Francis Joy, the maternal grandfather of Mary Ann McCracken, was born in Killead, Co. Antrim, in 1697, of prosperous farming stock. In due course he settled in Belfast as an attorney, and, while still a young man of twenty-four, married Margaret Martin, granddaughter of George Martin, Sovereign of the town. Francis was an able and enterprising person. By his own exertions and by inheritance he was comparatively wealthy, and he and his wife must have occupied a prominent place in the growing professional and mercantile community of the town.

It was not, however, until he was forty years of age that an incident occurred which gave Francis Joy the opportunity to exert his enterprising ability beyond the legal profession. In 1737, as a result of a bad debt, he found himself the owner of a small printing business, and he decided to start the publication of a newspaper. On September 1st of that year there appeared from the sign of “The Peacock” in Bridge Street the first issue of The Belfast News-Letter. The full title of the paper was The Belfast News-Letter and General Advertiser and undoubtedly, its function was to provide not only news, but also a medium through which shippers and merchants might announce their goods, an indication of the growing importance of the town. Francis eventually moved out to Randalstown, purchasing a paper mill and settling near his native town.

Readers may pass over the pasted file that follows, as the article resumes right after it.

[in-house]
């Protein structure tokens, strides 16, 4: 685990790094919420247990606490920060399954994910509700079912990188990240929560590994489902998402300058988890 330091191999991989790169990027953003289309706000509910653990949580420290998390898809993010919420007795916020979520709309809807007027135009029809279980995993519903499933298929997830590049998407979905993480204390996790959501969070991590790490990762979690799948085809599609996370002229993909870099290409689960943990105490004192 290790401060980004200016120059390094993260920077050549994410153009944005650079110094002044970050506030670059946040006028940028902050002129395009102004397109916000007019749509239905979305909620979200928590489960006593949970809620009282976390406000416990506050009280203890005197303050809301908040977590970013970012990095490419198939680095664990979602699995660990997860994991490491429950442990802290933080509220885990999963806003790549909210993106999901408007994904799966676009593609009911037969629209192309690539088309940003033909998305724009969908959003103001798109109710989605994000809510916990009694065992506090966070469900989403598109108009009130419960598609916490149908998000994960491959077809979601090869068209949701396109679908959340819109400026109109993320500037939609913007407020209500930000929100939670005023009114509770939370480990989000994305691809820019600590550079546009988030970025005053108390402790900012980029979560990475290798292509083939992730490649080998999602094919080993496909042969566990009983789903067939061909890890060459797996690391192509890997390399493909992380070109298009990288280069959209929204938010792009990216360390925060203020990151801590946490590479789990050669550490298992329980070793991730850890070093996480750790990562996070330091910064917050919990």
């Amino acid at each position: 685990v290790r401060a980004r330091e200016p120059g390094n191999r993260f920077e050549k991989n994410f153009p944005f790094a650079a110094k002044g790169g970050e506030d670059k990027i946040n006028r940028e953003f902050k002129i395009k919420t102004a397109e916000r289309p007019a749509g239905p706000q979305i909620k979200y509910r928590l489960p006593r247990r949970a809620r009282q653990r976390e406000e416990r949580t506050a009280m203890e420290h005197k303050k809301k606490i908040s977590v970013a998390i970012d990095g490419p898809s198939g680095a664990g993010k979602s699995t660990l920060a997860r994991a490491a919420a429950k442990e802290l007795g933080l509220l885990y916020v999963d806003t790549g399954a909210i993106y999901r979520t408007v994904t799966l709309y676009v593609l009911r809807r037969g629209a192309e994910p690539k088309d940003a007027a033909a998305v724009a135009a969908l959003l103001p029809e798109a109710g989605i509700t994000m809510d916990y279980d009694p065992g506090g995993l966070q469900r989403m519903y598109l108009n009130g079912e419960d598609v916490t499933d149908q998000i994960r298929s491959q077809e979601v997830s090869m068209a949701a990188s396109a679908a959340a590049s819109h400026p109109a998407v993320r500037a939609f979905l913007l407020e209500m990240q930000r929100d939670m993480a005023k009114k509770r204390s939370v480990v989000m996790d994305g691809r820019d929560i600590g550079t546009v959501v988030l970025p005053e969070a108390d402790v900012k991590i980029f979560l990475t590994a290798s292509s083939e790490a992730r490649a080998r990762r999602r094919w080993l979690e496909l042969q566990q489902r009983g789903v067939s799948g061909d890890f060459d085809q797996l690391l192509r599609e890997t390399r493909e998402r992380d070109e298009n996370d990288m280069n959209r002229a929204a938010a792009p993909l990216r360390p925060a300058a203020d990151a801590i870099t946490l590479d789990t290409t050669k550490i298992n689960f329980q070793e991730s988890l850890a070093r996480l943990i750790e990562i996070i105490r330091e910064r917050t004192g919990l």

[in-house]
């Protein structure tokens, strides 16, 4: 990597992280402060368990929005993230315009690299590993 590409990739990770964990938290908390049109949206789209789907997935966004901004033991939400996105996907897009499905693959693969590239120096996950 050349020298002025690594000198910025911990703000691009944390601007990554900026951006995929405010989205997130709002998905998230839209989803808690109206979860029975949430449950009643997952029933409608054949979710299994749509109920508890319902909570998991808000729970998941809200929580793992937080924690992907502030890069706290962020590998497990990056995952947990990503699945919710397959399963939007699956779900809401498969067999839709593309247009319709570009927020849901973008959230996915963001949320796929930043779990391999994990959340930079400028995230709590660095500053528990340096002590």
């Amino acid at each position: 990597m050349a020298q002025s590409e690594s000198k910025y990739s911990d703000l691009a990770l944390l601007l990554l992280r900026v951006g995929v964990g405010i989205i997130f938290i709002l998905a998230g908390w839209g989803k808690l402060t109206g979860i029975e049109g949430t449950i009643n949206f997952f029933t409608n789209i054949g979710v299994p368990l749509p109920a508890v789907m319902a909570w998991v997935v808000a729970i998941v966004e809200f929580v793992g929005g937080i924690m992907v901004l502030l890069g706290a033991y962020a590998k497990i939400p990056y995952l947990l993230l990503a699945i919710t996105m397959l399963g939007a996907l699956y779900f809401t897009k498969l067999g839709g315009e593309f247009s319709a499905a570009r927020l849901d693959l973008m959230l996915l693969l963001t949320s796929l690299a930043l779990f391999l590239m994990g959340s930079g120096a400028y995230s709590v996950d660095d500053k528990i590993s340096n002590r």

The election of 1790 in County Antrim was a trial of strength between the independent candidates sponsored by the merchants and the freeholders, and the representatives of the party in power. Every vote would be needed. Francis by this time was infirm and suffering greatly from his leg, but, he who had never “shunned fatigue”, gathered up his ebbing strength and, in spite of all “obstructions”, had himself transported from Randalstown to the polling booth at Antrim town. When his astonished grandson from Belfast met him and exclaimed in amazement “What brought you here, Sir?” the characteristic answer was instantly forthcoming: “The good of my country.” The Independent candidates, the Hon. John O’Neill and the Hon. Hercules Rowley, were triumphant by a small majority, but within three weeks, on June 10th 1790, Francis Joy had passed away.